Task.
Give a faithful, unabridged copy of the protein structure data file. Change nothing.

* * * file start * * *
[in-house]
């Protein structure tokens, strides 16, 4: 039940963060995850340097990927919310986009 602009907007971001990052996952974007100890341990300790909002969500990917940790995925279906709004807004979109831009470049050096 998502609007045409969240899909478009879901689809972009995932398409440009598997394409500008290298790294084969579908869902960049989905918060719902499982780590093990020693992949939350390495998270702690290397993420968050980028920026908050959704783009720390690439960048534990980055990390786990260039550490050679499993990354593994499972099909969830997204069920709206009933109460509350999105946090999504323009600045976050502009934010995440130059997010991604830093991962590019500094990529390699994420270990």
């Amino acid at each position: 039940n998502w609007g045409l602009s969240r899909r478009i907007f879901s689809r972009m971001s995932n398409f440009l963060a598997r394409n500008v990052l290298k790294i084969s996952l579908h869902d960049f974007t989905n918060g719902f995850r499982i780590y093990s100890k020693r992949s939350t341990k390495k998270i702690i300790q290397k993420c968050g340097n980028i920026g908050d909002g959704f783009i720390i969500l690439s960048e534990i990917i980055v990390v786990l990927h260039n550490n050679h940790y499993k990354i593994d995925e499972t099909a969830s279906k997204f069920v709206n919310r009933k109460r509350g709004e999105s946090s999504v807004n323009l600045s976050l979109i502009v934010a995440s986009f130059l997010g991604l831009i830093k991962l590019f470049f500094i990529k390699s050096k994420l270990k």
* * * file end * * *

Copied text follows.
[in-house]
């Protein structure tokens, strides 16, 4: 039940963060995850340097990927919310986009 602009907007971001990052996952974007100890341990300790909002969500990917940790995925279906709004807004979109831009470049050096 998502609007045409969240899909478009879901689809972009995932398409440009598997394409500008290298790294084969579908869902960049989905918060719902499982780590093990020693992949939350390495998270702690290397993420968050980028920026908050959704783009720390690439960048534990980055990390786990260039550490050679499993990354593994499972099909969830997204069920709206009933109460509350999105946090999504323009600045976050502009934010995440130059997010991604830093991962590019500094990529390699994420270990």
């Amino acid at each position: 039940n998502w609007g045409l602009s969240r899909r478009i907007f879901s689809r972009m971001s995932n398409f440009l963060a598997r394409n500008v990052l290298k790294i084969s996952l579908h869902d960049f974007t989905n918060g719902f995850r499982i780590y093990s100890k020693r992949s939350t341990k390495k998270i702690i300790q290397k993420c968050g340097n980028i920026g908050d909002g959704f783009i720390i969500l690439s960048e534990i990917i980055v990390v786990l990927h260039n550490n050679h940790y499993k990354i593994d995925e499972t099909a969830s279906k997204f069920v709206n919310r009933k109460r509350g709004e999105s946090s999504v807004n323009l600045s976050l979109i502009v934010a995440s986009f130059l997010g991604l831009i830093k991962l590019f470049f500094i990529k390699s050096k994420l270990k």